Major retailer J. Crew has filed for bankruptcy and JC Penney has skipped an interest payment on an outstanding bond, indicating it may be considering declaring bankruptcy soon. Experts say there will likely be more retailer bankruptcy filings to come as credit ratings fall in the wake of the coronavirus pandemic.
Although J. Crew is the first big retailer to file for bankruptcy protection during the COVID-19 pandemic, it’s very likely to be followed by many more well-loved brands. Credit rating firms, Fitch Ratings, Moody’s, and S&P Ratings have downgraded several more companies to B- or lower and flagged them as risky.
According to Fitch Ratings, this sector is in real trouble and the default rate could rise to 19% by the end of 2020. These defaults on payments could lead more retailers into bankruptcy.
More Retailers on the Brink of Bankruptcy:
JC Penney is in default but is currently in a 30-day grace period. The company will use this time to weigh its options. JCP was already struggling and working on a turnaround plan before the coronavirus pandemic hit. It had already closed many stores across the country.
Its stock is down 79% and its three-year bonds are trading at just 48 cents on the dollar. These bonds mature on July 1, 2023, at which point JC Penney may be gone completely.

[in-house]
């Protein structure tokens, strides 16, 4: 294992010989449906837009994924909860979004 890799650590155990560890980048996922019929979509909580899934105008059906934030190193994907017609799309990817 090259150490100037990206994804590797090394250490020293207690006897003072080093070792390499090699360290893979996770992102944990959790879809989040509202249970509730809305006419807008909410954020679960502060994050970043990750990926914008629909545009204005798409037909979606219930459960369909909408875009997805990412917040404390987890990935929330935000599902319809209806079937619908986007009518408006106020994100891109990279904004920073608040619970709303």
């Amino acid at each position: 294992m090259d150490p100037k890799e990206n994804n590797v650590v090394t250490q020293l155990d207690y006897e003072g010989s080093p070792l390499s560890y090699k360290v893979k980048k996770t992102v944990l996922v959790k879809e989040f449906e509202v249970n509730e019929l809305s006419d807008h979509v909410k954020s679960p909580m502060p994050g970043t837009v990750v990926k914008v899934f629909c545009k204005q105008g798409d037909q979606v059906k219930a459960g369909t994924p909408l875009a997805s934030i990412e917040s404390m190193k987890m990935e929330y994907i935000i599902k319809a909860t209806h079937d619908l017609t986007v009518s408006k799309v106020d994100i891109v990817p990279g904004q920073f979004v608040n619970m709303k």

Ascena Retail Group owns Ann Taylor, Loft, Lane Bryant, and other women’s business-casual apparel lines. As the shift to remote work eliminates the need for such attire, these types of retailers are taking a hard loss.
Ascena managed to repurchase some of its debt at below-par pricing, which is considered a soft default. S&P Ratings has given the company a credit rating of CCC-, which is on the brink of default. Its stock is down 83% to date.
Tailored Brands owns Men’s Wearhouse, Jos. A. Bank and men’s formalwear retailers. As with Ascena, as coronavirus pushes most people into remote work, the need for businesswear is alleviated. S&P Ratings has downgraded the company’s credit rating to CCC+.
Tailored Brands has a huge problem looming as well. It has $174 million in bonds that mature in 2022. If these bonds can’t be refinanced, the company’s $880 million term loan will come due early. The brand’s stock is down 64% for the year. All of these challenges will be difficult for the company to overcome in a very limited time frame.
Lands End is in trouble but is in better shape than the others. S&P Ratings has lowered the company’s credit rating to B-. Lands End was able to increase the size of an asset-backed loan to tide it over but has only 18 months to repay $385 million in debt. The company’s stock is down 55% for the year.
Neiman Marcus is reportedly considering filing bankruptcy to deal with its staggering $4.8 billion debt. S&P Ratings downgraded the company to CCC- last month. All of the company’s stores have closed, but the retailer is still operating online. Its 1 1/2 year bonds are currently trading at 56 cents on the dollar.